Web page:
Keep An Eye on LOLBins, (Tue, Aug 25th)

This post was originally published on this site

Don’t misread, I won’t talk about “lolcats” today but “LOLBins” or “Living Off The Land Binaries”. All operating systems provide a rich toolbox to achieve multiple day-to-day tasks like maintenance of the certificates, installation of patches and applications, management of files, and many more. Those tools are installed by default and available to all users without specific access rights (most of the time). Also very important, they are signed by the operating system so they are usually considered safe by default. 

The problem is the following: These tools are very powerful and provide interesting features for attackers. They are used for malicious purposes. Why reinvent the wheel if an attacker has access to a tool to achieve a specific task? Let’s have a look at some tools available in every Microsoft Windows operating system. If you’re using AppLocker, they are chances that you’re allowing Microsoft signed binaries in your policy. Let’s review some example:

certutil.exe is a tool used to work with certificates (as the name says) but do you know it can also be used as a command-line browser to download some content from an URL:

C:Temp> certutil.exe -urlcache -split -f "" iambad.exe

It can also be used to quickly decode a Base64-encoded payload:

C:Temp> certutil -decode payload.txt payload.exe

I also mentioned several times in other diaries other looks like msbuild.exe, csc.exe, or jsc.exe that are provided by the .NET Framework[1]. They are useful to compile code on the fly or to spawn other processes.

Even simple commands like ping.exe can be used in alternative ways. By example to implement a pause in a script:

C:Temp> ping -n 5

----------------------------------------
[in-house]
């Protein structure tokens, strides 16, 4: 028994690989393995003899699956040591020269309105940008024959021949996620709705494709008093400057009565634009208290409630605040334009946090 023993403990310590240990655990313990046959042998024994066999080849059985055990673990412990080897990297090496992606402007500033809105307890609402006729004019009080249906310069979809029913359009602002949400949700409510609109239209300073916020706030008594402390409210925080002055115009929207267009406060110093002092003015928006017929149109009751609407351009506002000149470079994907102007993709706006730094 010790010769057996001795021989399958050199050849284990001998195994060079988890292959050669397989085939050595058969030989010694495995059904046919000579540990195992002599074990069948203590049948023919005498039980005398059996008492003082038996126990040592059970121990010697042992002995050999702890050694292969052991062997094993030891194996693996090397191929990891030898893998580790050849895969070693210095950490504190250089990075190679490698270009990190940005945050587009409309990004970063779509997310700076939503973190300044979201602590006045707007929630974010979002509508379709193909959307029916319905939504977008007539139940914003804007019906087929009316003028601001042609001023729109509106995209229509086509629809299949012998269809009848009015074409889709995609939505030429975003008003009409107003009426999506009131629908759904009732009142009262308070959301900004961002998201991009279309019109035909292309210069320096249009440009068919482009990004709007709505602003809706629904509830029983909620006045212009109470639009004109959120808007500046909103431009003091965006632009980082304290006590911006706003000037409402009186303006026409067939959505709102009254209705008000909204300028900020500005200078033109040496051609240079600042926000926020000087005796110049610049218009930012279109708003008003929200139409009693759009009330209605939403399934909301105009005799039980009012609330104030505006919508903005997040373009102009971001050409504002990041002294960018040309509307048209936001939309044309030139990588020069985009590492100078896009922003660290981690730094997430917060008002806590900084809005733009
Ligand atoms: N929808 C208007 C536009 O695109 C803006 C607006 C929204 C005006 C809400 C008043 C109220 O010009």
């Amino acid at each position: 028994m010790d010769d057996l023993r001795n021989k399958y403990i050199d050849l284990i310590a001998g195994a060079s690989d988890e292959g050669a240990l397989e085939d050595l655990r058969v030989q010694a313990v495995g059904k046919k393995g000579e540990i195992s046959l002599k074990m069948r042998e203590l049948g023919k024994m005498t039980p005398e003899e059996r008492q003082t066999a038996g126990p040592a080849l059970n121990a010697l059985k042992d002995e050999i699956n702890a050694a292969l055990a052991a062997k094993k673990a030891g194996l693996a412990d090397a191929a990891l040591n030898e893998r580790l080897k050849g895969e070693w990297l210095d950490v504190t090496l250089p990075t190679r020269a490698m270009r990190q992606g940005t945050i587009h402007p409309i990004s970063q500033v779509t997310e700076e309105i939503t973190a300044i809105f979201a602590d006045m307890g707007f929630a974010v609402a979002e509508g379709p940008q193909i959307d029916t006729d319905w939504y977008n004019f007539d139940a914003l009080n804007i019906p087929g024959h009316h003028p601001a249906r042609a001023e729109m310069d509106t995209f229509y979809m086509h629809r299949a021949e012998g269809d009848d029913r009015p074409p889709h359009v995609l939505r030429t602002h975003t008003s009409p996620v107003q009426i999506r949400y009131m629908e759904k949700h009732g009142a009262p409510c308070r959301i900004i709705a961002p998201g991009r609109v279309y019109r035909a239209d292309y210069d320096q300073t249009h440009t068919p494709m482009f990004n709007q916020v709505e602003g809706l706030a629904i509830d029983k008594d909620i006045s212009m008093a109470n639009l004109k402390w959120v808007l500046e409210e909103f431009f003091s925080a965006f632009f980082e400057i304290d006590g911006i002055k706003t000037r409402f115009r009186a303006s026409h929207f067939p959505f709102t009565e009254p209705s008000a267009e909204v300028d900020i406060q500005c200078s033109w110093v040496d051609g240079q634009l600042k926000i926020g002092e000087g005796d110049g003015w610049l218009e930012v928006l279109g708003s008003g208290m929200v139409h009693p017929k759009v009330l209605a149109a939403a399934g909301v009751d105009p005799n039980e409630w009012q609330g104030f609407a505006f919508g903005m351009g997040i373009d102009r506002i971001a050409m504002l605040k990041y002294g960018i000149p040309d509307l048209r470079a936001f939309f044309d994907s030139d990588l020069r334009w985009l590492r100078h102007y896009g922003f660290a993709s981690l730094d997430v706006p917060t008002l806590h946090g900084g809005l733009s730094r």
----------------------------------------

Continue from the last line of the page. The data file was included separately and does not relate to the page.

Ping will send 5 ICMP request packets to the loopback interface, one per second. So, we introduce a pause of 5 seconds.

They are plenty of tools that could be potentially dangerous if invoked from an abnormal process (like word.exe or powershell.exe) or by a regular user. A nice list has been compiled and made available online: The LOLBAS project[2] (“Living Off The Land Binaries and Scripts (and also Libraries).

My advice is to track the usage of those tools via Sysmon and Powershell. Here is an example of a quick script to extract interesting Sysmon events: (credits to leoloobeek[3]):

$lolbins = @("Atbroker.exe","Bash.exe","Bitsadmin.exe","Certutil.exe","Cmdkey.exe","Cmstp.exe","Control.exe","Csc.exe","Dfsvc.exe","Diskshadow.exe","Dnscmd.exe","Esentutl.exe","Eventvwr.exe","Expand.exe","Extexport.exe","Extrac32.exe","Findstr.exe","Forfiles.exe","Ftp.exe","Gpscript.exe","Hh.exe","Ie4uinit.exe","Ieexec.exe","Infdefaultinstall.exe","Installutil.exe","Makecab.exe","Mavinject.exe","Microsoft.Workflow.Compiler.exe","Mmc.exe","Msbuild.exe","Msconfig.exe","Msdt.exe","Mshta.exe","Msiexec.exe","Odbcconf.exe","Pcalua.exe","Pcwrun.exe","Presentationhost.exe","Print.exe","Reg.exe","Regasm.exe","Regedit.exe","Register-cimprovider.exe","Regsvcs.exe","Regsvr32.exe","Replace.exe","Rpcping.exe","Rundll32.exe","Runonce.exe","Runscripthelper.exe","Sc.exe","Schtasks.exe","Scriptrunner.exe","SyncAppvPublishingServer.exe","Verclsid.exe","Wab.exe","Wmic.exe","Wscript.exe","Xwizard.exe","Appvlp.exe","Bginfo.exe","Cdb.exe","csi.exe","dnx.exe","Dxcap.exe","Mftrace.exe","Msdeploy.exe","msxsl.exe","rcsi.exe","Sqldumper.exe","Sqlps.exe","SQLToolsPS.exe","te.exe","Tracker.exe","vsjitdebugger.exe")

Foreach($lolbin in $lolbins)
    Get-WinEvent -FilterHashtable @{logname="Microsoft-Windows-Sysmon/Operational";id=1;} | ?{ $_.message -match "`r`nImage: .*$lolbin`r`n" } | %{
        [regex]$regex = "(?i)`r`n(?<image>Image: .*$lolbin)`r`n(?<args>CommandLine: .*)`r`n"
        $match = $regex.Match($_.message)

        $Out = New-Object PSObject
        $Out | Add-Member Noteproperty 'Binary' $lolbin
        $Out | Add-Member Noteproperty 'Image' $match.Groups["image"].value
        $Out | Add-Member Noteproperty 'Args' $match.Groups["args"].value
        $Out | fl

It’s easy to find existing Sysmon configurations that already take LOLBins into account[4]. 

Stay safe and keep an eye on those tools!


Xavier Mertens (@xme)
Senior ISC Handler – Freelance Cyber Security Consultant

(c) SANS Internet Storm Center. Creative Commons Attribution-Noncommercial 3.0 United States License.

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